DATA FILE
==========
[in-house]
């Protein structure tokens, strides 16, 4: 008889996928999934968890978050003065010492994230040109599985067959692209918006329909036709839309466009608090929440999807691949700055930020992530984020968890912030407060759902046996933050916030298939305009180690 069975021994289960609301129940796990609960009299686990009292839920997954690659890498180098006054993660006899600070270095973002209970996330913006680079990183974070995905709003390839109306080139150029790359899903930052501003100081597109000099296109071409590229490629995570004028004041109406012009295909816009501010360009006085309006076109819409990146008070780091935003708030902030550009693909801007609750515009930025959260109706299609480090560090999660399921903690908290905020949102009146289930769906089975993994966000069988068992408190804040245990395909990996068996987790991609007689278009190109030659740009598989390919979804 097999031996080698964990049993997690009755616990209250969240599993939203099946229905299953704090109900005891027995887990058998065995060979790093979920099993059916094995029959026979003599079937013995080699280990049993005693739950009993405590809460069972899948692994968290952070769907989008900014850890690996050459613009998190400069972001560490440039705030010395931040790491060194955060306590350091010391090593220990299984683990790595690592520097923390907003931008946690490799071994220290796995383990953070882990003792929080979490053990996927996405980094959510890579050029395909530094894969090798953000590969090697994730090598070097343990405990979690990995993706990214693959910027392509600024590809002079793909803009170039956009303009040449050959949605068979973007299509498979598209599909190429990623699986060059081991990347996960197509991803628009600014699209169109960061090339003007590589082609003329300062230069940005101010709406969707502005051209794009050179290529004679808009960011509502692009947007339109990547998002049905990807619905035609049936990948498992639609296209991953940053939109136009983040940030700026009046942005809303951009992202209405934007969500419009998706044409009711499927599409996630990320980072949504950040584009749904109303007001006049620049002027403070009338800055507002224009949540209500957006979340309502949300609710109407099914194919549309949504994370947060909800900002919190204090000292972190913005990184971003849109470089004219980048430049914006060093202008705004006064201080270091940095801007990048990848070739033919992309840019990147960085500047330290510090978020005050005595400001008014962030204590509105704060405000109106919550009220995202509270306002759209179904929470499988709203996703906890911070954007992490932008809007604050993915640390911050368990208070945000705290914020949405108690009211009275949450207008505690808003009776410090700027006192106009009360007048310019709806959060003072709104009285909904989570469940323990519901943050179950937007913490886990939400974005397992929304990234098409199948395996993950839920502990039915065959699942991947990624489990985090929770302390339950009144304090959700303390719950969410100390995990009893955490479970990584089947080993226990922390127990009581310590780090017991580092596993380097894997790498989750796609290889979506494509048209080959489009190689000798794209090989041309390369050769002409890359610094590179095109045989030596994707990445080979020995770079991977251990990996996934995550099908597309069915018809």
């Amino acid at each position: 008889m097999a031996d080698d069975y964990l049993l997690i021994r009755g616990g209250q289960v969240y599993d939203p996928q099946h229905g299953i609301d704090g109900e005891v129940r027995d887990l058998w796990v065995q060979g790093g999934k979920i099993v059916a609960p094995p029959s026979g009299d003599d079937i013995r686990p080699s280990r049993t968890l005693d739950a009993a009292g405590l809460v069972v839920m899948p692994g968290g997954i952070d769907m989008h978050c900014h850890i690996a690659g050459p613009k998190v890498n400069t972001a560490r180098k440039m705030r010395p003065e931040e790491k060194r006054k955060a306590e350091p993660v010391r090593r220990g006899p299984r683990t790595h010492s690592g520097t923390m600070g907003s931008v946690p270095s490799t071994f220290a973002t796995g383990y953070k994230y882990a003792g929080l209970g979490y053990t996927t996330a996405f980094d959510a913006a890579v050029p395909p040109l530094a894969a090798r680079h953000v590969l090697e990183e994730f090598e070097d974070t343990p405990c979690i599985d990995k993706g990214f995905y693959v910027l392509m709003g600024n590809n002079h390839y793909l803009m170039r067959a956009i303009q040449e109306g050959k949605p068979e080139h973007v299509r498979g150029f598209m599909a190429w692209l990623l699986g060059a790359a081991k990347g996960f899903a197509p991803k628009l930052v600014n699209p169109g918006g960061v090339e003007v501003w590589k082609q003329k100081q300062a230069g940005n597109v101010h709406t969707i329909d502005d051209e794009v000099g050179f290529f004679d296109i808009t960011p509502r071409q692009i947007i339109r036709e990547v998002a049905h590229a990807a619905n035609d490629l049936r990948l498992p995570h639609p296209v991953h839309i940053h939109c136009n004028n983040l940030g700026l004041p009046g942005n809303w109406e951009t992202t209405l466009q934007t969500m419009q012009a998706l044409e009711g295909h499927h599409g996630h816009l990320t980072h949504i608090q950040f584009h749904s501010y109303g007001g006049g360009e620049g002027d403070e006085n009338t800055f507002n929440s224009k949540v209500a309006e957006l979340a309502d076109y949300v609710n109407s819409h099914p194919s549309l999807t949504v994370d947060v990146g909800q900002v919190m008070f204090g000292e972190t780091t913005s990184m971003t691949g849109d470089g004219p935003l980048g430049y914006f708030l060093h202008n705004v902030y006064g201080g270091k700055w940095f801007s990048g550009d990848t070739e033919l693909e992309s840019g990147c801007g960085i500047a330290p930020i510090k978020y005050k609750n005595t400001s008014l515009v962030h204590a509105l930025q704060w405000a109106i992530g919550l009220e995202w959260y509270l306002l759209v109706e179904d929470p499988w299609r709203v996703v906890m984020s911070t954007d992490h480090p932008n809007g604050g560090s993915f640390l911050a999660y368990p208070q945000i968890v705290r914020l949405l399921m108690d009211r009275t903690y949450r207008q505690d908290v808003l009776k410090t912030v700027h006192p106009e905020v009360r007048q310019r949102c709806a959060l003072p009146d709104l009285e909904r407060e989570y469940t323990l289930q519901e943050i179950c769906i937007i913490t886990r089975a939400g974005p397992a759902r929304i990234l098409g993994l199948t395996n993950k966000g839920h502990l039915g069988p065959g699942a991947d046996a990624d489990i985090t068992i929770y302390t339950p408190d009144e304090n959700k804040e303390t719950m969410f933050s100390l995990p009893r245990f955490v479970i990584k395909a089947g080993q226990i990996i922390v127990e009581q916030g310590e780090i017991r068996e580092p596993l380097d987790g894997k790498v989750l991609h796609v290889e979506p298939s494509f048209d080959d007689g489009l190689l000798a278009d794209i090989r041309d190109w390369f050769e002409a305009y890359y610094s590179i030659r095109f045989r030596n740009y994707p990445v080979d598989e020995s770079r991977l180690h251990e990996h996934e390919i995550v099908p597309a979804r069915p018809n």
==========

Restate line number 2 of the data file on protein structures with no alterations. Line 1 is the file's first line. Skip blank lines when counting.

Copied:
């Protein structure tokens, strides 16, 4: 008889996928999934968890978050003065010492994230040109599985067959692209918006329909036709839309466009608090929440999807691949700055930020992530984020968890912030407060759902046996933050916030298939305009180690 069975021994289960609301129940796990609960009299686990009292839920997954690659890498180098006054993660006899600070270095973002209970996330913006680079990183974070995905709003390839109306080139150029790359899903930052501003100081597109000099296109071409590229490629995570004028004041109406012009295909816009501010360009006085309006076109819409990146008070780091935003708030902030550009693909801007609750515009930025959260109706299609480090560090999660399921903690908290905020949102009146289930769906089975993994966000069988068992408190804040245990395909990996068996987790991609007689278009190109030659740009598989390919979804 097999031996080698964990049993997690009755616990209250969240599993939203099946229905299953704090109900005891027995887990058998065995060979790093979920099993059916094995029959026979003599079937013995080699280990049993005693739950009993405590809460069972899948692994968290952070769907989008900014850890690996050459613009998190400069972001560490440039705030010395931040790491060194955060306590350091010391090593220990299984683990790595690592520097923390907003931008946690490799071994220290796995383990953070882990003792929080979490053990996927996405980094959510890579050029395909530094894969090798953000590969090697994730090598070097343990405990979690990995993706990214693959910027392509600024590809002079793909803009170039956009303009040449050959949605068979973007299509498979598209599909190429990623699986060059081991990347996960197509991803628009600014699209169109960061090339003007590589082609003329300062230069940005101010709406969707502005051209794009050179290529004679808009960011509502692009947007339109990547998002049905990807619905035609049936990948498992639609296209991953940053939109136009983040940030700026009046942005809303951009992202209405934007969500419009998706044409009711499927599409996630990320980072949504950040584009749904109303007001006049620049002027403070009338800055507002224009949540209500957006979340309502949300609710109407099914194919549309949504994370947060909800900002919190204090000292972190913005990184971003849109470089004219980048430049914006060093202008705004006064201080270091940095801007990048990848070739033919992309840019990147960085500047330290510090978020005050005595400001008014962030204590509105704060405000109106919550009220995202509270306002759209179904929470499988709203996703906890911070954007992490932008809007604050993915640390911050368990208070945000705290914020949405108690009211009275949450207008505690808003009776410090700027006192106009009360007048310019709806959060003072709104009285909904989570469940323990519901943050179950937007913490886990939400974005397992929304990234098409199948395996993950839920502990039915065959699942991947990624489990985090929770302390339950009144304090959700303390719950969410100390995990009893955490479970990584089947080993226990922390127990009581310590780090017991580092596993380097894997790498989750796609290889979506494509048209080959489009190689000798794209090989041309390369050769002409890359610094590179095109045989030596994707990445080979020995770079991977251990990996996934995550099908597309069915018809």